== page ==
(USA Today) -- How does a college football coach making nearly $5.5 million put a real exclamation point at the end of his season?
By increasing his take to more than $6 million, which is what Alabama's Nick Saban will do if the second-ranked Crimson Tide win Saturday's Southeastern Conference championship game and the Bowl Championship Series national title in January.
Saban's bonuses - which would come on top of $165,000 worth of incentives already reached - are a fraction of the millions earned and still at stake for major-college head coaches, according to a USA TODAY Sports review of contracts.
Mark Richt, who will lead No. 3 Georgia against Alabama on Saturday, has a chance for even more bonus money than Saban. After last season, the school gave Richt a new contract that did not increase his $2.8 million in base compensation but nearly doubled his possible bonuses. As a result, Richt has secured an extra $225,000 and could get $575,000 more.
Meanwhile, in yet another indicator of the gap between college sports' haves and have-nots, Kent State coach Darrell Hazell has his Mid-American Conference team in contention for an elite-level BCS berth once apparently considered so unlikely that his contract does not include a bonus for the achievement.
Kent State athletics director Joel Nielsen said, "I don't think there was any direct reasoning behind (the absence of a BCS bonus) other than I know we put in a bowl provision and then a bowl-win provision. There was just no other further conversation beyond that. ... It never came up in the conversations" about Hazell's contract before Hazell was hired in December 2010.
Hazell has earned $35,000 in bonuses, including $5,000 for getting the 19th-ranked Golden Flashes into Friday's MAC title game.
Their opponent, No. 18 Northern Illinois, also has a chance to move up to a position in the final BCS standings that would require its inclusion in one of the premier games - and give Huskies coach Dave Doeren a $100,000 bonus.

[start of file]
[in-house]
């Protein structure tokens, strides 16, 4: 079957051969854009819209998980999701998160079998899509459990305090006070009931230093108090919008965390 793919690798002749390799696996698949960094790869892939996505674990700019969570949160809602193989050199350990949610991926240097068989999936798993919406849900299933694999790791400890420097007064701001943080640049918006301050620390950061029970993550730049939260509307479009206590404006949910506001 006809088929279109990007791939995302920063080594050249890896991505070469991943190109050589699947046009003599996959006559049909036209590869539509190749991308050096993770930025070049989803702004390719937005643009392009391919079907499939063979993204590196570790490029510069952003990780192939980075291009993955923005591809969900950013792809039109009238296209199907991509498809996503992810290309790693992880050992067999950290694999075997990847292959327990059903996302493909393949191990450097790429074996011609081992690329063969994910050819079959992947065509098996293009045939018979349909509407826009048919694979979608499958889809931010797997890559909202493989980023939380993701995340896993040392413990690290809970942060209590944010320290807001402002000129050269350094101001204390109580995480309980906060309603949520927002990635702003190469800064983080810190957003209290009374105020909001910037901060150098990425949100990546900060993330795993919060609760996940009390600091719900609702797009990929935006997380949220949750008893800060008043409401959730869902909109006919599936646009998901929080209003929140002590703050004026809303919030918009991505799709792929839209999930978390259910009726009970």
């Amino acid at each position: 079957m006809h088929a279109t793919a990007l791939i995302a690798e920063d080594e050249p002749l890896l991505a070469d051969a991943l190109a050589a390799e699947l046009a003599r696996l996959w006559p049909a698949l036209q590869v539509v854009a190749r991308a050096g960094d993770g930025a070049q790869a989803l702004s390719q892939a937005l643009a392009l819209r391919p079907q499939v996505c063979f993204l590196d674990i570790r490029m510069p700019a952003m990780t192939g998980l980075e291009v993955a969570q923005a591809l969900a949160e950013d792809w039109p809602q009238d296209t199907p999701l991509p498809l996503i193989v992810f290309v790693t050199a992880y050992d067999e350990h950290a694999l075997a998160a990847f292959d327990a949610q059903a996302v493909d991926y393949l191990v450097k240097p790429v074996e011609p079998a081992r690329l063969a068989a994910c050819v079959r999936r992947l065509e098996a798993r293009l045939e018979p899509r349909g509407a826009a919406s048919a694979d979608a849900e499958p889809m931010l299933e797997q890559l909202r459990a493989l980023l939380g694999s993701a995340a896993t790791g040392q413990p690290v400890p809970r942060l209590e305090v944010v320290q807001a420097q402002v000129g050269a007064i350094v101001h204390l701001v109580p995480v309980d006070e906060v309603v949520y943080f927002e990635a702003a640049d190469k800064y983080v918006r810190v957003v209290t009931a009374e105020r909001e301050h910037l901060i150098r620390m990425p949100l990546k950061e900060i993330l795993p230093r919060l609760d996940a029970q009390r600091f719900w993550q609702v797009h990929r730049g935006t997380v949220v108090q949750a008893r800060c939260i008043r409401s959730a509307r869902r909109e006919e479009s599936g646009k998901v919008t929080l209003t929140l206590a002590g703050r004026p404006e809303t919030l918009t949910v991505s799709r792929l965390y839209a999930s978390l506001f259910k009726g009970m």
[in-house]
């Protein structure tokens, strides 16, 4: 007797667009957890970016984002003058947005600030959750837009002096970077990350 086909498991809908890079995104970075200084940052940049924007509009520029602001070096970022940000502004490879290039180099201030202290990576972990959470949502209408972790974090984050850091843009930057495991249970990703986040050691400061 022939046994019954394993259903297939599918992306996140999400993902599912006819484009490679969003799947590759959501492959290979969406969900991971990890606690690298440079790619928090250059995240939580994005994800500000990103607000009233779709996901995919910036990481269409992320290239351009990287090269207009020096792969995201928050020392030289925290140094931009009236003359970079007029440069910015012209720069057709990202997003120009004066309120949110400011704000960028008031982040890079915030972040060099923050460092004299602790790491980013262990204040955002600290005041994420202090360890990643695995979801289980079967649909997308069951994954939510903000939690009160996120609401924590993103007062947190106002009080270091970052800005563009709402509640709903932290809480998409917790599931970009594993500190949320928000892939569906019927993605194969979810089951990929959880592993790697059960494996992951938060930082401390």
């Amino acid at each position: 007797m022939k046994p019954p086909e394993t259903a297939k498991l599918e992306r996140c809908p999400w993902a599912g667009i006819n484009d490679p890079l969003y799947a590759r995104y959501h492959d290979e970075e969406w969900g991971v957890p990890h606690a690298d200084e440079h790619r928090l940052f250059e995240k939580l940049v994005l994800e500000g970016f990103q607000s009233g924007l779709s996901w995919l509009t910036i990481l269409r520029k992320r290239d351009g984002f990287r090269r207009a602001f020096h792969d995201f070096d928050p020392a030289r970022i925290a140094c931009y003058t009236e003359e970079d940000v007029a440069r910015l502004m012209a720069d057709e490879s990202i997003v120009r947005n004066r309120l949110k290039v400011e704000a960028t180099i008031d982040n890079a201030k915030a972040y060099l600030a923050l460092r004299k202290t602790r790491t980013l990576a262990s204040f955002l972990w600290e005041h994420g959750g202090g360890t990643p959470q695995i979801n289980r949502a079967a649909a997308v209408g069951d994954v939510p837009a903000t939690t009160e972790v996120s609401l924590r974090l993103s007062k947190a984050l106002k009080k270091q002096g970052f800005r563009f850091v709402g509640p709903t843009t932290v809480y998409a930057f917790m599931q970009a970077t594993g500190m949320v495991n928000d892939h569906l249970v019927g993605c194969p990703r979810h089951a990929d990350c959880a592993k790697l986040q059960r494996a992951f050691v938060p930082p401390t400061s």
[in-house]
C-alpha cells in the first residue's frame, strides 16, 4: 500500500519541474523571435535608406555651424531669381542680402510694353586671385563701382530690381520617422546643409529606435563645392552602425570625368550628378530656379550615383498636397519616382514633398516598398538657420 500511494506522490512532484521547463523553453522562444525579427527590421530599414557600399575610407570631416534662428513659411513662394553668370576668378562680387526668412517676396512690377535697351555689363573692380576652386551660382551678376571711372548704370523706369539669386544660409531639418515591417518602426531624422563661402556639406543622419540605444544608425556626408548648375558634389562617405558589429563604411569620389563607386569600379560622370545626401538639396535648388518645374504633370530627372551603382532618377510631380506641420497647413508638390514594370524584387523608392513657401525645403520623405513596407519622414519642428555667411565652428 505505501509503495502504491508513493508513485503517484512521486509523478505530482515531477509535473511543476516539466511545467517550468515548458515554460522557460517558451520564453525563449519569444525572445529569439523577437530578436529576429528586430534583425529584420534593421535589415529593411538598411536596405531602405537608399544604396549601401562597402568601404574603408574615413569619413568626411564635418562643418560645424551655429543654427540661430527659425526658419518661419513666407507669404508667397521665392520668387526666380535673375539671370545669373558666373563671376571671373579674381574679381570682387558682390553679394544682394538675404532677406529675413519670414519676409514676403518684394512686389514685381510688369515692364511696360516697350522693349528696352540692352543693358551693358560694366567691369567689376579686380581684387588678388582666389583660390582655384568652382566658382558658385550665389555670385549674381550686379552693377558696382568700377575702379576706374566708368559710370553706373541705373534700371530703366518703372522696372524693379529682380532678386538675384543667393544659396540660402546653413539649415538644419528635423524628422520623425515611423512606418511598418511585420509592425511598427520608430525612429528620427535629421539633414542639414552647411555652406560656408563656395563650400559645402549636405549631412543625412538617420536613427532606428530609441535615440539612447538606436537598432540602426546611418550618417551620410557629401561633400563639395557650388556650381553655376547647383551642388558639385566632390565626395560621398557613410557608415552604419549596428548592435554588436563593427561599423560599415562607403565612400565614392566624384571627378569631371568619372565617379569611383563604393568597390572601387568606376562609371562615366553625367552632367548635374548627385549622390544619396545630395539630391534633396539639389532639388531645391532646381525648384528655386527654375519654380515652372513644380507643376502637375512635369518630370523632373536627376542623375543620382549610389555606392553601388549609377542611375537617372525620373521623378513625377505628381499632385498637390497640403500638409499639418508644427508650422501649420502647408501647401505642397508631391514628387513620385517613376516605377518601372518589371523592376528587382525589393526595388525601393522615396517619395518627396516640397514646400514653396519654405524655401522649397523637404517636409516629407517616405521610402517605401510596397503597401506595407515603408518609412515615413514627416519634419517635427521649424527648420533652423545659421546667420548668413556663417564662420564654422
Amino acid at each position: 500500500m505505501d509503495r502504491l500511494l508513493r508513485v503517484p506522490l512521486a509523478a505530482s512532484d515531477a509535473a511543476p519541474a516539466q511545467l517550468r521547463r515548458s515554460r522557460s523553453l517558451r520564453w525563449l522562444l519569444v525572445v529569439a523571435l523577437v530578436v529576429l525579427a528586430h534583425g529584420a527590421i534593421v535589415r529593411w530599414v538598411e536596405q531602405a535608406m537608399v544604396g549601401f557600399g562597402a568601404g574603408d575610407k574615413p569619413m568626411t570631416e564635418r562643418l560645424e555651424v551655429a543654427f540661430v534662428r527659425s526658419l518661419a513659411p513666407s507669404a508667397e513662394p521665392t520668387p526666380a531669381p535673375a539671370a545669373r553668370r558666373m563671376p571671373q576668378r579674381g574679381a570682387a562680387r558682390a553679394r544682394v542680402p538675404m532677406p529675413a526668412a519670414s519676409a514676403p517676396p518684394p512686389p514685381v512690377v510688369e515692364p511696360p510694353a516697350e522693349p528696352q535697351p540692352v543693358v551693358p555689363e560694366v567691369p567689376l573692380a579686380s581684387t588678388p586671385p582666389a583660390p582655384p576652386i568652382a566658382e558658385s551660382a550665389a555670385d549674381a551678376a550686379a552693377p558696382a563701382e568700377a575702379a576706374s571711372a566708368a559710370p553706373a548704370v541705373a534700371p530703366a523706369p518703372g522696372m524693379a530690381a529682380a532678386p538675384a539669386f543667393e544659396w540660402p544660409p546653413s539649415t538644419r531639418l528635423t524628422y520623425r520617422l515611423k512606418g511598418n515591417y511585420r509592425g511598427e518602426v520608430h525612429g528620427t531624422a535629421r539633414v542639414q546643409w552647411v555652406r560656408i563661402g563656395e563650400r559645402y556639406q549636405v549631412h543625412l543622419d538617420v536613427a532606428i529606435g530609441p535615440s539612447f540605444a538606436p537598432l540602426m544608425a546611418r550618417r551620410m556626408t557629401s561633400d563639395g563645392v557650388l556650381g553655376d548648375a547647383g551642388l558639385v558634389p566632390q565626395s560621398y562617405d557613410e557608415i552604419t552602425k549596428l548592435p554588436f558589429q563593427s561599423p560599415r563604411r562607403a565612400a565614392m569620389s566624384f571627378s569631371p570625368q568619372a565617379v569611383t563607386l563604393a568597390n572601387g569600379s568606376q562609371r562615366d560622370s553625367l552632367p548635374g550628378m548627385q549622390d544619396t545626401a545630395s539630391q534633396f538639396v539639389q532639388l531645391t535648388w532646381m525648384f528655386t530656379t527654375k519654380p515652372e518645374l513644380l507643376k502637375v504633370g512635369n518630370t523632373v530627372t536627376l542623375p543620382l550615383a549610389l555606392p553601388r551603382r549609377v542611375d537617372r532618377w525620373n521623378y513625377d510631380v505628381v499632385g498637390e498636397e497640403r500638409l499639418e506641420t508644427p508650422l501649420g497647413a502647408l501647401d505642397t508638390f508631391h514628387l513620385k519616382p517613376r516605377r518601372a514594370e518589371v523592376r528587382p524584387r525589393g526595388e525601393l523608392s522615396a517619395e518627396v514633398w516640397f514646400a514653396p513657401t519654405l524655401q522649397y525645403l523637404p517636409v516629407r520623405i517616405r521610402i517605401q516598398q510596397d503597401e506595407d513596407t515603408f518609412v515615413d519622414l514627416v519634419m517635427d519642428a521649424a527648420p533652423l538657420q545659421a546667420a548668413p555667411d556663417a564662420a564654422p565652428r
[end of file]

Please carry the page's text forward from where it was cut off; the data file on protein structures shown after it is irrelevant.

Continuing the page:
The remaining games of the pre-bowl major-college football season will determine champions, bowl bids and the distribution of millions of dollars to conferences, schools -- and coaching staffs.
The coaches' payouts come in the form of myriad incentive bonuses. They are on top of guaranteed compensation and perks that by themselves place head coaches -- and some top assistants -- among the USA's highest-paid public employees.
Below are bonuses earned by, and still available to, head coaches of some of this season's top teams. In many cases, their assistant coaches have similar, albeit smaller, bonuses at stake.
Contracts from Notre Dame, Stanford, Syracuse, all private schools, were unavailable. The contract from Navy, whose athletics department is organized as a private, non-profit organization, also was unavailable.
These figures do not take into account contingencies that could alter, or prevent payment of, these bonuses (i.e. academic achievement by players, coach's departure from school). They do not include bonuses payable for coach-of-the-year honors and team academic performance, tickets or perks tied to bowl participation.